More news - page 6 of 1965

Compensation for manager sacked over unwelcome comments

The FWC has ordered compensation for a bottleshop manager held to have asked a customer "would you like a root hehehe receipt", finding his employer had no excuse for its "procedurally disastrous" sacking after accessing an employer organisation's IR advice.

Vale MUA leader John Coombs

The MUA and broader labour movement have expressed deep sadness at the death today at 81 of John Coombs, who led the union through the bitter 1998 waterfront dispute as it faced down a government-backed plan to lock out its members and replace them with a non-union workforce at key stevedore Patrick.

One Nation and Coalition block "positive duty" change

The Morrison Government has relied on Pauline Hanson's One Nation to defeat Labor and Greens amendments to the Respect@Work legislation that would have imposed a positive duty on employers to take reasonable steps to prevent workplace sexual harassment.

Courtroom "theatre" best for assessing witnesses: Judge

A judge weighing the pros and cons of conducting an adverse action trial via Microsoft Teams has decided to delay it until he can assess witness credibility in person, in a courtroom providing its "own chemistry and theatre".

Labour costs up, productivity down: ABS

Real unit labour costs have risen for the third quarter in a row, as coronavirus-driven reductions unwind, while private sector productivity has dropped for the second time in a year, according to ABS national accounts data released today.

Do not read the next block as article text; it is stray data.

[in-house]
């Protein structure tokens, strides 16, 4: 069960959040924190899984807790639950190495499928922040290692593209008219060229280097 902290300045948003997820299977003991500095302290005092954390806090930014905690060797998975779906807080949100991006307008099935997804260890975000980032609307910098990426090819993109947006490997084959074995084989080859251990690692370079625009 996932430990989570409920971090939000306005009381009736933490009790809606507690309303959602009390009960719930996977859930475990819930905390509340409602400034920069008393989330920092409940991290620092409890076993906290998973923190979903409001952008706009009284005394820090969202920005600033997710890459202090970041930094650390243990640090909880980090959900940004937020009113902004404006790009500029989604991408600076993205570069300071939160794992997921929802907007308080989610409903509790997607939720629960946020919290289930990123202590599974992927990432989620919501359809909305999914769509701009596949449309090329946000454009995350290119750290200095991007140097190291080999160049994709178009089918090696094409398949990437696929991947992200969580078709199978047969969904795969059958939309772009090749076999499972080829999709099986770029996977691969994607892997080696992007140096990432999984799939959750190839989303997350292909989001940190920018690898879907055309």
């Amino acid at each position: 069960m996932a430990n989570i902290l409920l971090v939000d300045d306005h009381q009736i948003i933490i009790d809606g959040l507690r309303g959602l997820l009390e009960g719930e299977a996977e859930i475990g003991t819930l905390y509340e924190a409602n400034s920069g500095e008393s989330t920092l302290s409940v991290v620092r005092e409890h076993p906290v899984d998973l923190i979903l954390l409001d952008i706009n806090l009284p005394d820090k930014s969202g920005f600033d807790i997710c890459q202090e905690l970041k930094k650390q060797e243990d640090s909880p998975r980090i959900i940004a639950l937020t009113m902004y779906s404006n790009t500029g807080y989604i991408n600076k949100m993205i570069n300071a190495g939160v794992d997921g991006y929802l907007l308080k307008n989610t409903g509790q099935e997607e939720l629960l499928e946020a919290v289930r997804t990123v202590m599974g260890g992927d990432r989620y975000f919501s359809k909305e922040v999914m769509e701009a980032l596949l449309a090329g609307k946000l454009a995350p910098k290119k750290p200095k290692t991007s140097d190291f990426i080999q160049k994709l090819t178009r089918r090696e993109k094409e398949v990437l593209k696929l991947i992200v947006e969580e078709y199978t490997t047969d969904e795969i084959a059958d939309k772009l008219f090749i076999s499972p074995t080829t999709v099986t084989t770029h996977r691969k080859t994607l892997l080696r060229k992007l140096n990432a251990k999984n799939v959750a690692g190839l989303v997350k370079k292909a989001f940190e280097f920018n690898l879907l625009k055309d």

Worker's quest for employee status fails a third time

The self-described former general manager of a "car solutions" company has failed at his third attempt to persuade a court that he was an employee rather than a contractor, a judge observing that it nowadays takes little more than a laptop to conduct a "modest" business within a business.

"Positive duty" focus in Senate's Respect@Work debate

Labor and the Greens have flagged amendments to the Respect@Work legislation that would place a positive duty on employers to take reasonable steps to prevent sexual harassment in the workplace.

Lecturer wins 'cancel culture' appeal

In a significant ruling on academic free speech, a university lecturer has been given a second chance to challenge his sacking for superimposing a swastika on an Israeli flag after a full Federal Court found insufficient weight had been attached to an agreement's 'intellectual freedom' clause.

KPMG, PwC show way on accountability

In what represents a significant development in corporate transparency, major accounting firms KPMG and PwC are disclosing bad workplace behaviours in reports taking inspiration from the World Economic Forum's "stakeholder capitalism" principles.